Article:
Saturday, May 30, 2009

May 30, 2009: Adult Legos

It rained through Wednesday, but on Thursday and Friday, the bricklayers were able to work. By Saturday when I got out to the site (travel), almost half of the house had been bricked. Further work had gone on inside making some minor framing additions and the front door was installed.
View of the front of the house. You can see where the front door has been installed. It's 8' Mahogany with 3/4 view, an arched top and needs to be stained.

A closer view of the front door. You can see some of the bricks on the bottom right. We'll have small capstones over the windows in the front, but they haven't been delivered yet, so the brickmasons got started mostly on the back of the house.

A close-up of the front door. We like it a lot, so there's perhaps too many pictures.

Front door from just beyond the foyer.

Front door from the the middle of the great room.

Bricks on the lower front of hte house and some of the scaffolding on the west side.

Closer view of the bricks on the front. The concrete blocks will be below grade.

The west side of the house bricked up to the top of the main level.

The brick fork lift (I'm sure it has a different name, but that's what it is) lifting up a pallet of bricks to the workers on the backside of the house.

View of the bricking process from the rear of the house. The main level is complete and they're working on finishing off the bricks on the master bed / bath beyond the bumpout. If you count closely, you can see 7 workers in the photo, which explains how they managed to get so much done so quickly.

Bricking around an exterior outlet box.

Another outlet box (under the window) and a light box. The plastic is on the windows to reduce the chances of scratching the windows.

A close up of the bricks. The type of brick we used is called Dan River Hand Craft (it's actually engineered with very straight lines) and the mortar pattern is called grapevine.

Sand for making mortar and the mortar mixer.

View of the bricks on the garage side of the hosue. In the earlier shot of the back, the bricks were about 5 feet down from the roof. 20 minutes later, they're nearly up to the roof.

Tiles we were considering for the kitchen and foyer (Marrazzi Stone Collection). The whiteish tile was a given, but the choice was between the greenish-grey tile on the right and the straight-grey on the left. We're going with the greenish-grey.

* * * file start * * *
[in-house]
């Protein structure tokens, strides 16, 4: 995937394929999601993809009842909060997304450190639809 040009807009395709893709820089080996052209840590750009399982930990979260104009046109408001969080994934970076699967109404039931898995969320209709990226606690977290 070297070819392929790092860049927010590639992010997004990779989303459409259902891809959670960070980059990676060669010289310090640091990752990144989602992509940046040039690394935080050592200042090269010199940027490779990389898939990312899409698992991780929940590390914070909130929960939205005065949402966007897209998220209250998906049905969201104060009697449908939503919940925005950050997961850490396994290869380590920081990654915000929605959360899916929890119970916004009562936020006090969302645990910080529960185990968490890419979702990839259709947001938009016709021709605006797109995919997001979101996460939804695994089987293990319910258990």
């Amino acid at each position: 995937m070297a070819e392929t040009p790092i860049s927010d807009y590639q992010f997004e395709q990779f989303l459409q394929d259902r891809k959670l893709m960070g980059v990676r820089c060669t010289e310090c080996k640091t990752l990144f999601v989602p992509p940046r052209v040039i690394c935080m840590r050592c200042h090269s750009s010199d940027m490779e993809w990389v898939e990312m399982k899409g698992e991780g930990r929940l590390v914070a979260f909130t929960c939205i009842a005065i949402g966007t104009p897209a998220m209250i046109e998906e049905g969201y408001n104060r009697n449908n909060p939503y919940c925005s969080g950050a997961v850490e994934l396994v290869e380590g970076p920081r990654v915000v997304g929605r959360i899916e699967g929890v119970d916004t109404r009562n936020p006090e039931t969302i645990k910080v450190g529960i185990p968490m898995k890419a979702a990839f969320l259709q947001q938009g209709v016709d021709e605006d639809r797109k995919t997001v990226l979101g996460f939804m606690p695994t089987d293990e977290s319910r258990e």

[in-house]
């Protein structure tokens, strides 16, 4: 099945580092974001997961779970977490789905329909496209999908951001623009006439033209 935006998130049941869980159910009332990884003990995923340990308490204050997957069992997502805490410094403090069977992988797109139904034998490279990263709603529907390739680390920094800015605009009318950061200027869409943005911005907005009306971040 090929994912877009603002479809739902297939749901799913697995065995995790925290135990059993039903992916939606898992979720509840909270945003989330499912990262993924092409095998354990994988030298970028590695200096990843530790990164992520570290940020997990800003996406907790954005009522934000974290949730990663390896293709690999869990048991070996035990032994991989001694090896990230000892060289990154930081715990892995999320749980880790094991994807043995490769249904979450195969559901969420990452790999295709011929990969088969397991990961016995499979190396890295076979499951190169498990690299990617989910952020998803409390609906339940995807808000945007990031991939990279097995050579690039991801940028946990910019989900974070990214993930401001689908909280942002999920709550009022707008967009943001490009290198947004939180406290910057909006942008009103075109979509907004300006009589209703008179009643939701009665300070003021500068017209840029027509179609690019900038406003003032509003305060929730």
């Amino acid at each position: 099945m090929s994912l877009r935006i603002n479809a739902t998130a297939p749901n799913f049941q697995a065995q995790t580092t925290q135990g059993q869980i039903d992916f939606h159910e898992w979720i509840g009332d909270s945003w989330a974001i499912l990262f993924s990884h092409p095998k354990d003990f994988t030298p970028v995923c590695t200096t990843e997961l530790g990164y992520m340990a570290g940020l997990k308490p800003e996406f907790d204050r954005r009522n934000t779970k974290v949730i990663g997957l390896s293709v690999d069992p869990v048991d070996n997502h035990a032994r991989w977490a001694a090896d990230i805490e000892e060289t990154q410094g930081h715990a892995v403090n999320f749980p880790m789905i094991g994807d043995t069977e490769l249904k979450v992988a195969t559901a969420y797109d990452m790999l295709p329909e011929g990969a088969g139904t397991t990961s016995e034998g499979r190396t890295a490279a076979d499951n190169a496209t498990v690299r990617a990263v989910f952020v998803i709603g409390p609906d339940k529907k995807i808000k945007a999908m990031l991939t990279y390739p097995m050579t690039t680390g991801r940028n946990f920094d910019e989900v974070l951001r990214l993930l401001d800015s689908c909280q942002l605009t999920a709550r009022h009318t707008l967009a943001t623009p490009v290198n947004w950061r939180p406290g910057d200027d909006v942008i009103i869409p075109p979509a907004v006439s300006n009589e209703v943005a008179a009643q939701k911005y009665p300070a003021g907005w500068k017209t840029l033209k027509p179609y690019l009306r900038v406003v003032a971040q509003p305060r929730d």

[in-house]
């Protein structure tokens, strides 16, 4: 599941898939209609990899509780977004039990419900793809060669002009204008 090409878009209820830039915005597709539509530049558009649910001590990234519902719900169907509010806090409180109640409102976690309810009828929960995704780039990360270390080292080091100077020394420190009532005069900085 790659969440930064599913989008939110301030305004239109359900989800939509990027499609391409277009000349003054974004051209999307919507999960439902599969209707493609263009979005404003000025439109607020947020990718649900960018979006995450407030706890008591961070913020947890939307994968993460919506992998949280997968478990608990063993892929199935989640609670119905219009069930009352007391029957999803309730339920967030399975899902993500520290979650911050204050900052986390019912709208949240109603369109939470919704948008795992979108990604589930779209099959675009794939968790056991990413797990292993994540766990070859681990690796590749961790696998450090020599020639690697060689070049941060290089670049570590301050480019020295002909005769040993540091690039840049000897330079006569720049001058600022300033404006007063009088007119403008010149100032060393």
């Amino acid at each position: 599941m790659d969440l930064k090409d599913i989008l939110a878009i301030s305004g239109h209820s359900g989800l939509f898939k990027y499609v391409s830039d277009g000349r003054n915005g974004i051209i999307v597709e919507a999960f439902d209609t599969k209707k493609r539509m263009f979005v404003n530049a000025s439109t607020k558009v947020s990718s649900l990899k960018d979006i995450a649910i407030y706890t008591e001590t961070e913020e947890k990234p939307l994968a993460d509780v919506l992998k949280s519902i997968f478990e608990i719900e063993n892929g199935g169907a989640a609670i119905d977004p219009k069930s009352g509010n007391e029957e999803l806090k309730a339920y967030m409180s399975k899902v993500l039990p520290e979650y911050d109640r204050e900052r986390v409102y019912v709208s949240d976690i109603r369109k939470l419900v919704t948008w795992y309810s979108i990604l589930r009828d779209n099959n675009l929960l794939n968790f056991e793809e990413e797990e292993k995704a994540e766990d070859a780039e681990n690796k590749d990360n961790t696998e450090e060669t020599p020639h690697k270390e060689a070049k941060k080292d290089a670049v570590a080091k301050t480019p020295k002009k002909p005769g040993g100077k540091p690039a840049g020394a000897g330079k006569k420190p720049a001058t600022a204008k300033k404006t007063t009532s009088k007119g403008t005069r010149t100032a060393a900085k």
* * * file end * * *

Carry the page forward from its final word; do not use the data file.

We're considering these tiles (Marazzi Jade Sage - slightly green). Here we were checking out if we could set up the tiles on a diagonal and have them line up right with the shower and the "throne room" (they did).

A roughed-in step in the garage was added during the week. Originally, we thought we were going to need two steps, but we were able to make the inspector happy with just one (less space taken up in the garage).

A wall for shelves in the main-level bath.

The framed-in fireplace.

I was curious to see what heating / cooling work had been done in the attic, so I climbed up. This also let me see things like the top of a shelf in an upper bedroom.

Another shelf in one of the upper bedrooms.

The shelf in the master bedroom.

The attic fan with the dual pole single throw switch (turns on with attic thermostat and when whole house fan is on).

The air handling equipment I originally came up into the attic to see.

This was the inspection sticker on the front door. It's really just posted here for my personal amusement as that's the name of one of my nephews.

Friday, May 22, 2009

May 22, 2009: Bricks delivered, basement poured, more ducts

On Friday, the basement was poured and bricks were delivered (to start on Monday), and more ducts were run. Unfortunately, we didn't make it out on Thursday to see the rebar mesh for the basement floor.

Preethi inspects a brick (half thickness);

The pile of sand, presumably for mixing with cement, lime and what not for the mortar.

The initial pile of bricks. They're covered with plastic in anticipation of rain this weekend. (Bricks are supposed to be a little wet, but not soaked for construction)

A pile of bricks.

Cement blocks for the below grade portions.

As seen from the main level, the basement floor was poured. They had just finished smoothing (screeding I assume) when we arrived.

Looking at the basement floor from the basement door (southwest corner) back towards where the stairwell will be.